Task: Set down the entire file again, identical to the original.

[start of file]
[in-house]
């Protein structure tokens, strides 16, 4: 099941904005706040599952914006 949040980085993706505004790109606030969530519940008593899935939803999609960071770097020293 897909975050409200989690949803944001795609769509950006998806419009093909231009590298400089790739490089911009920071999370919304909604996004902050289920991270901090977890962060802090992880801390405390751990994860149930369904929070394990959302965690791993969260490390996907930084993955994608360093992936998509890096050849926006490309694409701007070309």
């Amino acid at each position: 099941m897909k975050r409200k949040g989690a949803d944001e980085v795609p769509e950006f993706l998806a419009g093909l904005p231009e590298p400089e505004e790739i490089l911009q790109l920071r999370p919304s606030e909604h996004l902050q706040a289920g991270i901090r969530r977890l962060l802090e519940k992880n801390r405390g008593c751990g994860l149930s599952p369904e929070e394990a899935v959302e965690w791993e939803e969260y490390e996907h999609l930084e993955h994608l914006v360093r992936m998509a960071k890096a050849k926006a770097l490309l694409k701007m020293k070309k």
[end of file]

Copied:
[in-house]
């Protein structure tokens, strides 16, 4: 099941904005706040599952914006 949040980085993706505004790109606030969530519940008593899935939803999609960071770097020293 897909975050409200989690949803944001795609769509950006998806419009093909231009590298400089790739490089911009920071999370919304909604996004902050289920991270901090977890962060802090992880801390405390751990994860149930369904929070394990959302965690791993969260490390996907930084993955994608360093992936998509890096050849926006490309694409701007070309």
């Amino acid at each position: 099941m897909k975050r409200k949040g989690a949803d944001e980085v795609p769509e950006f993706l998806a419009g093909l904005p231009e590298p400089e505004e790739i490089l911009q790109l920071r999370p919304s606030e909604h996004l902050q706040a289920g991270i901090r969530r977890l962060l802090e519940k992880n801390r405390g008593c751990g994860l149930s599952p369904e929070e394990a899935v959302e965690w791993e939803e969260y490390e996907h999609l930084e993955h994608l914006v360093r992936m998509a960071k890096a050849k926006a770097l490309l694409k701007m020293k070309k």